Grubstreet: Trolls, hate speech & robust debate
How South Africa’s online managers are dealing with comment threads
by Gill Moodie (@grubstreetSA) Online comments – and how they can veer off into bigoted nastiness and hate speech – are in the spotlight after Dr Iqbal Survé, the owner of Independent Newspapers, weighed in on comments on a column on his company’s news portal , IOL, that became aggressive and racist.
Survé put together a task team recently to look into how news sites handle comments after the attacks on a column by 16-year-old Kine Dineo Mokwena-Kessi about living in Cape Town as a black teenager.
Zenariah Barends, Independent’s chief of staff, told Grubstreet last week that media lawyer Dario Milo had been added as a panelist on the task team while the team’s report is scheduled to be finalised by the end of November.
“Even though the panel will be making recommendations with regard to IOL, the intention is that the report will be made public as we view this as a matter of public interest,” she said.
Grubstreet spoke to some of the country’ online editors and managers to get their views on this tricky area of digital publishing.
When the News24 network introduced registration with Facebook profiles before allowing comments in early 2012, it seemed to make comments more productive, says Jannie Momberg, editor-in-chief of 24.com that includes the News24 website.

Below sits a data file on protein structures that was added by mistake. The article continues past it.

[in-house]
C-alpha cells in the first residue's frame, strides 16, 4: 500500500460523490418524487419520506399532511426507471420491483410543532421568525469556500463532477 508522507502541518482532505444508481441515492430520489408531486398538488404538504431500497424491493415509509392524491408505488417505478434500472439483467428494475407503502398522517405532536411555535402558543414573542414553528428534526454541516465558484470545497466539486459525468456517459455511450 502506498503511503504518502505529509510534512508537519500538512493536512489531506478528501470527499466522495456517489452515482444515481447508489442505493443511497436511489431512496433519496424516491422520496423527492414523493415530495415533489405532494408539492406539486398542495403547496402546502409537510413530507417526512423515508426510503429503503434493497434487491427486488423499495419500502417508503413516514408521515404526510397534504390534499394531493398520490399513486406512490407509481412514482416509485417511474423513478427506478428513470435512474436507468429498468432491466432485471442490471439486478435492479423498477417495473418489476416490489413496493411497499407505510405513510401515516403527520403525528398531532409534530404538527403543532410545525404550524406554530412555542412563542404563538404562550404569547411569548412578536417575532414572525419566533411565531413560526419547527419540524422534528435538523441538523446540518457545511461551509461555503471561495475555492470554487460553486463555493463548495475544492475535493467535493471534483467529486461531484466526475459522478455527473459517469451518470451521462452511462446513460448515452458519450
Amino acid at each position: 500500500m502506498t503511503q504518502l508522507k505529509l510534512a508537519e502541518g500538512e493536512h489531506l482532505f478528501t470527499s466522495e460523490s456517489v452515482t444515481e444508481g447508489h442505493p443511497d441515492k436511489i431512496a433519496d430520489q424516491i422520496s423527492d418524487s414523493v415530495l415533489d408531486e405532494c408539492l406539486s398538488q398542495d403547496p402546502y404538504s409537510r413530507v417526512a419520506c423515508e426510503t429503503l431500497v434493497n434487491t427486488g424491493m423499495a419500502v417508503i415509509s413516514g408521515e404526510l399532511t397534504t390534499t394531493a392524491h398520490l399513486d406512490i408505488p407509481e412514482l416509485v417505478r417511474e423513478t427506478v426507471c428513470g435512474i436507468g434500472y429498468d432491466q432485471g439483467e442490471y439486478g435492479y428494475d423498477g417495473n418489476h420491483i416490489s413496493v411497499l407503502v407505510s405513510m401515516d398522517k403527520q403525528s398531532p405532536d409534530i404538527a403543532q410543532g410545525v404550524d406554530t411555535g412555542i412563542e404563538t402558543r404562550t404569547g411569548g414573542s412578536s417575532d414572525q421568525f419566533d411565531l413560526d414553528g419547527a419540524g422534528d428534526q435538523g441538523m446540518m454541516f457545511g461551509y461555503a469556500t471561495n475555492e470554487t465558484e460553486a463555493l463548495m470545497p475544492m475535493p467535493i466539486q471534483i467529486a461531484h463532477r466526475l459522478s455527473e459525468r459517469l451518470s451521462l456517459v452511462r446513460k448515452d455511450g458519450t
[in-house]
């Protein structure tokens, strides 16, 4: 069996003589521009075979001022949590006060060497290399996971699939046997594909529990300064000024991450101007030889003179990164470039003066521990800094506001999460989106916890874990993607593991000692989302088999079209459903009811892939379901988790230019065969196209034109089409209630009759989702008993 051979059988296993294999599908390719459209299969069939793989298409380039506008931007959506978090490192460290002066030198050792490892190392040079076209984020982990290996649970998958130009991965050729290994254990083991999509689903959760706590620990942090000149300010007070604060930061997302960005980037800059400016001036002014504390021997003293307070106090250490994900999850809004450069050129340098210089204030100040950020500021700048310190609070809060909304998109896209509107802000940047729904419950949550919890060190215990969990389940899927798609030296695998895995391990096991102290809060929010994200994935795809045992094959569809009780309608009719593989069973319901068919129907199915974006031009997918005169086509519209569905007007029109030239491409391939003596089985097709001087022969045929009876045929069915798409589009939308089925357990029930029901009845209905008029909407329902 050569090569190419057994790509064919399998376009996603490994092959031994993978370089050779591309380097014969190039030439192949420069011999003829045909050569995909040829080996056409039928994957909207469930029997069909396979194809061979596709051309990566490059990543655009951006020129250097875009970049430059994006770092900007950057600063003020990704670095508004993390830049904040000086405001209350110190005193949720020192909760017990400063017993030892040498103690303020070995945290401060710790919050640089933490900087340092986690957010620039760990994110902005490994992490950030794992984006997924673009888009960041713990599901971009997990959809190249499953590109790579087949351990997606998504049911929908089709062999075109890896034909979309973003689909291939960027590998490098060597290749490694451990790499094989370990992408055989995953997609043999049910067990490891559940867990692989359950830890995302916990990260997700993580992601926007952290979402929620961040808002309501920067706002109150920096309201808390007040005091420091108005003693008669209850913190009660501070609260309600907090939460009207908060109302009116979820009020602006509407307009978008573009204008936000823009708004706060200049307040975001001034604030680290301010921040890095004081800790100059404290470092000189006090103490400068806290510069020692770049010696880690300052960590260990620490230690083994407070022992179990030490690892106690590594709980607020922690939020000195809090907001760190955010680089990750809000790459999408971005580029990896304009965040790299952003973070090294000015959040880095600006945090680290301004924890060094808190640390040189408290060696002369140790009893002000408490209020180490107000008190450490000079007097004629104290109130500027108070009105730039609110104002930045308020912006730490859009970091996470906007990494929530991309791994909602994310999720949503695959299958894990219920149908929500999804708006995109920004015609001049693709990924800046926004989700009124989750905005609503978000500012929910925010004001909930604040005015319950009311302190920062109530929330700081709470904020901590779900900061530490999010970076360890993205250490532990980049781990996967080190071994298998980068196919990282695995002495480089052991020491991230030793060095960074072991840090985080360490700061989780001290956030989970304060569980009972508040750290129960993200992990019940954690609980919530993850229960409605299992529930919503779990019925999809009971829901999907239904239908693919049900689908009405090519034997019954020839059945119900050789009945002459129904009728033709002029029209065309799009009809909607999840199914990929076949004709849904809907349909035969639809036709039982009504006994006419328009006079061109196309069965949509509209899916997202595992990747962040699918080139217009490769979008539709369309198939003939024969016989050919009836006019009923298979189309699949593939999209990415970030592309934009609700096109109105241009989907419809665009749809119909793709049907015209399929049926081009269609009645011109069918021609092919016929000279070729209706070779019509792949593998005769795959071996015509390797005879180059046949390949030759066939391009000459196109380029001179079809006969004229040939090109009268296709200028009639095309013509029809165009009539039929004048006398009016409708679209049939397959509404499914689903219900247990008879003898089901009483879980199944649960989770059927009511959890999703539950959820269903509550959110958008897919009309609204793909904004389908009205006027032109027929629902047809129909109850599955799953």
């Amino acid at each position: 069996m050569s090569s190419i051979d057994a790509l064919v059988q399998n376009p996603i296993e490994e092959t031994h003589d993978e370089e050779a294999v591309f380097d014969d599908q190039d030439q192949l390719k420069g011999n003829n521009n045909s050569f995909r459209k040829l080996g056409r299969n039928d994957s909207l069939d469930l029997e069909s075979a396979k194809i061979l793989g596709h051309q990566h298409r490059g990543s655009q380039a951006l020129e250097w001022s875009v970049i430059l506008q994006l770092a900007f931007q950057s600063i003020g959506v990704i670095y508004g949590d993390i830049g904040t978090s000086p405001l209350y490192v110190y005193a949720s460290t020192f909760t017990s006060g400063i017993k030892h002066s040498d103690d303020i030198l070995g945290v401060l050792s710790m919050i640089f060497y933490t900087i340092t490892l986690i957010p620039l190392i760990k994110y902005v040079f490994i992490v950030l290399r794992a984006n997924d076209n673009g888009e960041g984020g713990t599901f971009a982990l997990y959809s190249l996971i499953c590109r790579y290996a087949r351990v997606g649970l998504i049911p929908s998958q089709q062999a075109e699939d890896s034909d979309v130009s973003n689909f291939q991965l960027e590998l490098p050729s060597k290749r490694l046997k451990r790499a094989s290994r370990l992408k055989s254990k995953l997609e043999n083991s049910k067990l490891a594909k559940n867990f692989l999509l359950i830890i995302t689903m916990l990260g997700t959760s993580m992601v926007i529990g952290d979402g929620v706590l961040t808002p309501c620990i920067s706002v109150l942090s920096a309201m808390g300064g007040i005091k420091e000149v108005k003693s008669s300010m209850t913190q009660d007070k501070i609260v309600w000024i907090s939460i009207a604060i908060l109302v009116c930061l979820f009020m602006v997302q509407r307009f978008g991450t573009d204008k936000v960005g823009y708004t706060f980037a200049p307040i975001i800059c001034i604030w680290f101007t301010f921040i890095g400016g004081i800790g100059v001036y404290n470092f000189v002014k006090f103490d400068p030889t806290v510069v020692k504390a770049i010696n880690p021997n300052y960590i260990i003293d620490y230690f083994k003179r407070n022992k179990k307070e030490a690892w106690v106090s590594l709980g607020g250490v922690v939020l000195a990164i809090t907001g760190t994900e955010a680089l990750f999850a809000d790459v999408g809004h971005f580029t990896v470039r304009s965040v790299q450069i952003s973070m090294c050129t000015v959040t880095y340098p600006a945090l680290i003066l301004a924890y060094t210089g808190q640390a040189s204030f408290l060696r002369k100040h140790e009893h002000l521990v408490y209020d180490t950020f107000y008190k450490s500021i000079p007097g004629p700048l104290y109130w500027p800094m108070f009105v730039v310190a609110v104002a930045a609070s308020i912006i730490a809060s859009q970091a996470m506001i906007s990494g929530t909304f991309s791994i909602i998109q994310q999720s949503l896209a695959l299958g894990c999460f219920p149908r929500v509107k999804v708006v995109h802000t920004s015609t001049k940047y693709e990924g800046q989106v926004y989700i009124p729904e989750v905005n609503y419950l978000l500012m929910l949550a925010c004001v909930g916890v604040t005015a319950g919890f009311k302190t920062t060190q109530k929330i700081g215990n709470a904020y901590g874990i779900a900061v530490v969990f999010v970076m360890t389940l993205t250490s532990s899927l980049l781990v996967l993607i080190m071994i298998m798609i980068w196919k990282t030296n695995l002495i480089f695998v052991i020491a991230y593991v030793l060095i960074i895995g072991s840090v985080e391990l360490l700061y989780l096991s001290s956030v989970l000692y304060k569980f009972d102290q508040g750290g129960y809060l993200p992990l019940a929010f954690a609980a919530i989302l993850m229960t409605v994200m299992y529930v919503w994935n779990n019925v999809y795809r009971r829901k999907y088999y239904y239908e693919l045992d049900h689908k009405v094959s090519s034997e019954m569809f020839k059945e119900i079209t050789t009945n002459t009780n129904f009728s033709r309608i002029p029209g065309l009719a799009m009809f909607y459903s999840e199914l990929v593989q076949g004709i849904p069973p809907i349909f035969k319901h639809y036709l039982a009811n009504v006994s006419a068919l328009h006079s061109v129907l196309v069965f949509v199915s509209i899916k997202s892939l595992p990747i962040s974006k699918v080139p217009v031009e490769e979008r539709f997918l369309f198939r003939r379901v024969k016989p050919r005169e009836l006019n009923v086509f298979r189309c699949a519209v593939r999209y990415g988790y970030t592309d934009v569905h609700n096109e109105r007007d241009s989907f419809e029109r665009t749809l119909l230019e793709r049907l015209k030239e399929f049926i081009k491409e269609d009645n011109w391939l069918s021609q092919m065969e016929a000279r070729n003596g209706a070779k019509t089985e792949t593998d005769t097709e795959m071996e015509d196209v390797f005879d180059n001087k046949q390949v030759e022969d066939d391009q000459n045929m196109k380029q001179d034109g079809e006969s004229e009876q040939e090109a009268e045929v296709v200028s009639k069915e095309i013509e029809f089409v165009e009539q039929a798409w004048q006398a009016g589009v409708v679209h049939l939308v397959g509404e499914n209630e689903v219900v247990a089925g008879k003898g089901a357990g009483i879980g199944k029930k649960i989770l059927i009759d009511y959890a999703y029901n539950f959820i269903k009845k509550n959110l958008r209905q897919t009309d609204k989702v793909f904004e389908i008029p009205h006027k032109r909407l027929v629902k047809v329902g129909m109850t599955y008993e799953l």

“The key thing for us and everyone is to get people to use their real identities,” says Momberg, adding that the News24 network – like most others – uses software that flags key words in comments while users can report comments they believe are inappropriate (at which point online staff step in to moderate).
“We know we might get nasty comments on some stories so we keep a special eye on them,” he says, adding that more than half of reported comments are not problematic.
“It’s usually a case of someone just disagreeing with someone else.”
News24 gets about 6 000 to 7 000 comments a day – as does IOL. To have staff monitoring and moderating this amount of comments (that come in around the clock) is very difficult.
Most websites simply don’t have the staff for this.
“The comments are the best and worst part of this job,” IOL editor Alastair Otter told Grubstreet. “At all times there is what we would call robust debate and sometimes it can get a bit rough. But the people who are out-and-out racist or sexist or just aggressive are a very small minority.”
However, even if their IP addresses are blacklisted some of the trolls find ways to get back in by changing whatever is used for registration, be it email addresses, Twitter accounts or Facebook profiles.
Moneyweb editor Ryk van Niekerk says digital publishers need to find a balance. On the one hand, user-generated content like comments is often the most read part of a news website. On the other hand, some comments get so out of hand that he believes they will result in a defamation suit in the near future.
Meanwhile, James Myburgh, who runs Politicsweb, told Grubstreet: “I think there are countervailing advantages to anonymous commenting that need to be borne in mind. One of these is that anonymity allows for honest responses – which is also why voting is by secret ballot and the names of academic peer reviewers are not disclosed.